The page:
I'm travelling soon and one of my young friends told me that he had to take off his jeans and only remain in underwear last week in London Heathrow when departing for a flight because there was some metallic piece that kept on setting of the detector. They asked him to take of his jacket, empty his pockets until they decided he had to take them off.

Now, I'm not sure whether he's exaggerating or not but I am concerned about this. It doesn't seem that they offered him to be screened in a private room and just in public.

Is this legal or illegal?

  • 6
    I seriously doubt your "young friend" was forced to disrobe in front of other passengers. They would have taken him aside for a search of that nature.
    – user13044
    Jul 24, 2017 at 16:39
  • Consider, he may have elected, voluntarily, to put the jeans the through the bag scanner. If his undergarments are not very revealing, boxers for instance, I doubt anyone would have though twice about it.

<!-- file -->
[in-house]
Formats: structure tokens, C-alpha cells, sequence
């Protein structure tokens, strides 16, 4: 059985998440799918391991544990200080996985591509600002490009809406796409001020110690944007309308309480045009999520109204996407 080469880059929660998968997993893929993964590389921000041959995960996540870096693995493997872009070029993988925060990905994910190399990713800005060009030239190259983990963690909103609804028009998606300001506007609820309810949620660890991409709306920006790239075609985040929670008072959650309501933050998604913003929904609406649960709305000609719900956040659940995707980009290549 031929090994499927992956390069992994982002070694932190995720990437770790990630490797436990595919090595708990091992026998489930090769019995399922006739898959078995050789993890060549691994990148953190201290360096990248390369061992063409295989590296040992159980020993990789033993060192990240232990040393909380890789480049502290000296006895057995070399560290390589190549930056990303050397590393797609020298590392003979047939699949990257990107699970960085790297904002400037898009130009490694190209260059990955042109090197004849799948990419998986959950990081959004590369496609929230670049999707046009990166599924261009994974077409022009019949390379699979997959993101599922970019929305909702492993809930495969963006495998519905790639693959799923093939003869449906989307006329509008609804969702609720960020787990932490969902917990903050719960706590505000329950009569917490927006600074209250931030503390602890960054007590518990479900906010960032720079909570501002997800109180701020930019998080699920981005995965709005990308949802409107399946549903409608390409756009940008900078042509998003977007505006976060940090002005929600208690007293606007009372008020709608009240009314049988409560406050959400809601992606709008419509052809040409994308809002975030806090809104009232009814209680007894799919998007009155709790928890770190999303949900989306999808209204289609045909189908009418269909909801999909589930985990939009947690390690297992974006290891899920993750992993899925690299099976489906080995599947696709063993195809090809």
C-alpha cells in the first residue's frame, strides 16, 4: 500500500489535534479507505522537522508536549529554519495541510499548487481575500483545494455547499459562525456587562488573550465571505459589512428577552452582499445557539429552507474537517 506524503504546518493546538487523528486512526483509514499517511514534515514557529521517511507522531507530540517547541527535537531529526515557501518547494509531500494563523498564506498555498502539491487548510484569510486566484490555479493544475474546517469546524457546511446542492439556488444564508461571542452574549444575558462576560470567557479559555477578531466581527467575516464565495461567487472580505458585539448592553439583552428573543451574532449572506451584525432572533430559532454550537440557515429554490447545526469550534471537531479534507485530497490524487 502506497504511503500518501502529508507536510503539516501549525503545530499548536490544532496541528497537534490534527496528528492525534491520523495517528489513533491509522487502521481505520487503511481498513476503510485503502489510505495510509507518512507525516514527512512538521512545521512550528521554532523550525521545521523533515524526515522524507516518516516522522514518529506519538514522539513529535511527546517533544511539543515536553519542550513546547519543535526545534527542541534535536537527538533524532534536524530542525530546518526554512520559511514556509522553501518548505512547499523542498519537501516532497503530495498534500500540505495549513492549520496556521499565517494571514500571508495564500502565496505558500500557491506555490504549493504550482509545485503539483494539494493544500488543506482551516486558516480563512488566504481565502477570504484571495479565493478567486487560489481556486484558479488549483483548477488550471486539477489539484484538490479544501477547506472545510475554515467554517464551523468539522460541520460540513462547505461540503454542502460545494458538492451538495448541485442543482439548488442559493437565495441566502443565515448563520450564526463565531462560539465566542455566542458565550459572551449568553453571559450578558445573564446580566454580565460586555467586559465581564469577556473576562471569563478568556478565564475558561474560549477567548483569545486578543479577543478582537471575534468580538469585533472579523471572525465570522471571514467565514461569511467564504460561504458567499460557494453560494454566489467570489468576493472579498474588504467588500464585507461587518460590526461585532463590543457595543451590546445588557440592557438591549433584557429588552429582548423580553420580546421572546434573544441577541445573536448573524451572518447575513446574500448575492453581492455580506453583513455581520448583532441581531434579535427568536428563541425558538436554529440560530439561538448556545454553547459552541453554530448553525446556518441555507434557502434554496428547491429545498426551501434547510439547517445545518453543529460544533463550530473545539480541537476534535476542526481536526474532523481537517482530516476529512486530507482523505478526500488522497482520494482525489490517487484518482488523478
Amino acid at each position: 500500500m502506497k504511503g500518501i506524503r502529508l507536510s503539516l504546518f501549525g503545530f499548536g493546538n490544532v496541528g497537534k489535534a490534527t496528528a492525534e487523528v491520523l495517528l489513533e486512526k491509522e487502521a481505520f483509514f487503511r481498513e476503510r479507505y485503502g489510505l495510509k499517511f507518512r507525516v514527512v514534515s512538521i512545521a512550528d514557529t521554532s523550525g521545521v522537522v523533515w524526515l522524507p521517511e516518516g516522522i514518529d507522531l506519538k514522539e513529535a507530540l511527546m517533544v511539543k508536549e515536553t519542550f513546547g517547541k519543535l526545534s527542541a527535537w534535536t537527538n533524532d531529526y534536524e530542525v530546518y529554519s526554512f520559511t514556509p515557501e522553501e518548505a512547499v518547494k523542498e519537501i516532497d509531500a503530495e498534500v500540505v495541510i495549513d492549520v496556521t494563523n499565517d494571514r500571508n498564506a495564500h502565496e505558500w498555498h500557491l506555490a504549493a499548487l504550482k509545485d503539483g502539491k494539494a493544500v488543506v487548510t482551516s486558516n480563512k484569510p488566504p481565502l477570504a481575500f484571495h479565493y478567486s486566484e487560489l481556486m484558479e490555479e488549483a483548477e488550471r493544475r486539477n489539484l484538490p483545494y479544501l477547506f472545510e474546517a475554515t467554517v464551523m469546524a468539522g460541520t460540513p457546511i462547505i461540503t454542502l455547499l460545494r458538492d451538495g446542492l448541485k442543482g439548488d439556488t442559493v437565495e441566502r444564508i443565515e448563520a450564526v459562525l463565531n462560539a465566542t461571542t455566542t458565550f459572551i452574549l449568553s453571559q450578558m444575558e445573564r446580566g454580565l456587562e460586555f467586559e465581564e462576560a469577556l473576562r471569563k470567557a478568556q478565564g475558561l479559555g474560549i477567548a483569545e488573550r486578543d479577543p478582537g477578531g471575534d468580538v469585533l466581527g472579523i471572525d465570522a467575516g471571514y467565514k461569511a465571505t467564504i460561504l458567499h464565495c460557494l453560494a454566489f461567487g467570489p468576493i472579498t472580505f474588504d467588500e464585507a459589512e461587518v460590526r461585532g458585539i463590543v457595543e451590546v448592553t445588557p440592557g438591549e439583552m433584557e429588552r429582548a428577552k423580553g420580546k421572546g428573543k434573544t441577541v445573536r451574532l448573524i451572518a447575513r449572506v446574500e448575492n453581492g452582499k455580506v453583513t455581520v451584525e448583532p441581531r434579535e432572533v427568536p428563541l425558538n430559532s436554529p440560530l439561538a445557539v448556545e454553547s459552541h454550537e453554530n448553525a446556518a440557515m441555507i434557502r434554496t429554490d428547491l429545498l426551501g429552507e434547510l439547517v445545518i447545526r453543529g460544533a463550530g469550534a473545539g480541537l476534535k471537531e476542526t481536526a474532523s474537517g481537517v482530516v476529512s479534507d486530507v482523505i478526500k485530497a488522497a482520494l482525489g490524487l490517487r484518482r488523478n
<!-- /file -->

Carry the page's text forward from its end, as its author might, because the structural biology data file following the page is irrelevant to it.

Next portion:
– DTRT
    Jul 24, 2017 at 18:47
  • @Johns-305 Really, you can't imagine anyone not willing to strip before a crowd? ...
    – deviantfan
    Jul 25, 2017 at 1:57
  • 2
    @deviantfan I don't understand your comment. Of course some people wouldn't do that, but many would for the convenience of getting trough quicker. The difference between board shorts and boxers is practically non existent.
    – DTRT
    Jul 25, 2017 at 14:21

1 Answer 1


According to London Heathrow Airport's website:

The Department for Transport considers that there are no known health effects from the scanners in use at Heathrow. The only alternative that can be offered to a scanner is a private search which allows for a more extensive hand-search than usual. Passengers will be escorted to a different location in the airport from the main search area (eg a private search room). The private search may involve the loosening and/or removal of clothing. A person undergoing a private search may ask to be accompanied by a witness.

So yes, the removal of clothes is legal if the security officers deems there to be a potential threat. As @Tom commented, it is doubtful he had to do it in public.

  • The quote is something different. It is for people whou refused to be irradiated by x-rays from their full body scanner. Although the link shows they actually use mm waves, not x-rays, so it is safe. Dec 1, 2017 at 9:47

You must log in to answer this question.

Not the answer you're looking for? Browse other questions tagged .